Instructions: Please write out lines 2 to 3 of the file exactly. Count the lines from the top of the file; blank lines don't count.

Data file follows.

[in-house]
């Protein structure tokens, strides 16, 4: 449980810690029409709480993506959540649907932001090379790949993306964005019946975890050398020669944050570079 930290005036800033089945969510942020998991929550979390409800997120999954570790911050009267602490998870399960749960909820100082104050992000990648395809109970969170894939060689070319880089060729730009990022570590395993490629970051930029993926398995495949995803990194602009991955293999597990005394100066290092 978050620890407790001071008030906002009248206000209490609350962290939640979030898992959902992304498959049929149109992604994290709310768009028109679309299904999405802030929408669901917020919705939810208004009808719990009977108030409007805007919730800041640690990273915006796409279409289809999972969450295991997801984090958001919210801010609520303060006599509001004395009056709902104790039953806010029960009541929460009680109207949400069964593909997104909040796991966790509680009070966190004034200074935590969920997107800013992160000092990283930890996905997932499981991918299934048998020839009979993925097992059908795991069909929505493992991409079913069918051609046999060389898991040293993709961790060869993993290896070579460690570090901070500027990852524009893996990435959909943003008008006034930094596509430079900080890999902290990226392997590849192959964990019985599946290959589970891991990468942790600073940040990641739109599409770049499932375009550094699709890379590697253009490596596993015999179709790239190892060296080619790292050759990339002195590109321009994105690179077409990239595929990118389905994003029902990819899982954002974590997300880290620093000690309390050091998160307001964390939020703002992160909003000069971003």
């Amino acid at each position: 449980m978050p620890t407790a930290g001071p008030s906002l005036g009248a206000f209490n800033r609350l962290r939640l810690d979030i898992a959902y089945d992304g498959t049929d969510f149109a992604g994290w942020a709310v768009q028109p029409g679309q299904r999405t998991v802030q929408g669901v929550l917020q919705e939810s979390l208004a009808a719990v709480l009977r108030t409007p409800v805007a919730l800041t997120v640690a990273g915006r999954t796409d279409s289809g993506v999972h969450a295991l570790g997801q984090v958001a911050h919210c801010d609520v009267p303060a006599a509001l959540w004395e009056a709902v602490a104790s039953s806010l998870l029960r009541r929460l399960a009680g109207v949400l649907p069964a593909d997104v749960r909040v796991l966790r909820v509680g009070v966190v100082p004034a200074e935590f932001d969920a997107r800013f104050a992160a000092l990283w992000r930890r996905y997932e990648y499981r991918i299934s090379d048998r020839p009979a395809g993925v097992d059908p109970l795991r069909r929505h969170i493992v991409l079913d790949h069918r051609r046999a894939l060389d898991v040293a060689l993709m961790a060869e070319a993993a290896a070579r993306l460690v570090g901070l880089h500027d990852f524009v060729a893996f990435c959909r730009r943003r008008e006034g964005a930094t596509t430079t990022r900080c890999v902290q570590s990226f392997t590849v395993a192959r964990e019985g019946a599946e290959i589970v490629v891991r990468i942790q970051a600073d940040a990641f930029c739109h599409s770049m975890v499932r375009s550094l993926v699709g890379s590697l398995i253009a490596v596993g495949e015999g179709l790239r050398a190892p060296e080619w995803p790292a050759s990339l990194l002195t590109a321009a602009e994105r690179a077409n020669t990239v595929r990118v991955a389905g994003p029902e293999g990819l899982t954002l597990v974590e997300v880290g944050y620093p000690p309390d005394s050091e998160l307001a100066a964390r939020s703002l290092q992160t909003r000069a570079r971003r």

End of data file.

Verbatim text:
């Protein structure tokens, strides 16, 4: 449980810690029409709480993506959540649907932001090379790949993306964005019946975890050398020669944050570079 930290005036800033089945969510942020998991929550979390409800997120999954570790911050009267602490998870399960749960909820100082104050992000990648395809109970969170894939060689070319880089060729730009990022570590395993490629970051930029993926398995495949995803990194602009991955293999597990005394100066290092 978050620890407790001071008030906002009248206000209490609350962290939640979030898992959902992304498959049929149109992604994290709310768009028109679309299904999405802030929408669901917020919705939810208004009808719990009977108030409007805007919730800041640690990273915006796409279409289809999972969450295991997801984090958001919210801010609520303060006599509001004395009056709902104790039953806010029960009541929460009680109207949400069964593909997104909040796991966790509680009070966190004034200074935590969920997107800013992160000092990283930890996905997932499981991918299934048998020839009979993925097992059908795991069909929505493992991409079913069918051609046999060389898991040293993709961790060869993993290896070579460690570090901070500027990852524009893996990435959909943003008008006034930094596509430079900080890999902290990226392997590849192959964990019985599946290959589970891991990468942790600073940040990641739109599409770049499932375009550094699709890379590697253009490596596993015999179709790239190892060296080619790292050759990339002195590109321009994105690179077409990239595929990118389905994003029902990819899982954002974590997300880290620093000690309390050091998160307001964390939020703002992160909003000069971003």
């Amino acid at each position: 449980m978050p620890t407790a930290g001071p008030s906002l005036g009248a206000f209490n800033r609350l962290r939640l810690d979030i898992a959902y089945d992304g498959t049929d969510f149109a992604g994290w942020a709310v768009q028109p029409g679309q299904r999405t998991v802030q929408g669901v929550l917020q919705e939810s979390l208004a009808a719990v709480l009977r108030t409007p409800v805007a919730l800041t997120v640690a990273g915006r999954t796409d279409s289809g993506v999972h969450a295991l570790g997801q984090v958001a911050h919210c801010d609520v009267p303060a006599a509001l959540w004395e009056a709902v602490a104790s039953s806010l998870l029960r009541r929460l399960a009680g109207v949400l649907p069964a593909d997104v749960r909040v796991l966790r909820v509680g009070v966190v100082p004034a200074e935590f932001d969920a997107r800013f104050a992160a000092l990283w992000r930890r996905y997932e990648y499981r991918i299934s090379d048998r020839p009979a395809g993925v097992d059908p109970l795991r069909r929505h969170i493992v991409l079913d790949h069918r051609r046999a894939l060389d898991v040293a060689l993709m961790a060869e070319a993993a290896a070579r993306l460690v570090g901070l880089h500027d990852f524009v060729a893996f990435c959909r730009r943003r008008e006034g964005a930094t596509t430079t990022r900080c890999v902290q570590s990226f392997t590849v395993a192959r964990e019985g019946a599946e290959i589970v490629v891991r990468i942790q970051a600073d940040a990641f930029c739109h599409s770049m975890v499932r375009s550094l993926v699709g890379s590697l398995i253009a490596v596993g495949e015999g179709l790239r050398a190892p060296e080619w995803p790292a050759s990339l990194l002195t590109a321009a602009e994105r690179a077409n020669t990239v595929r990118v991955a389905g994003p029902e293999g990819l899982t954002l597990v974590e997300v880290g944050y620093p000690p309390d005394s050091e998160l307001a100066a964390r939020s703002l290092q992160t909003r000069a570079r971003r």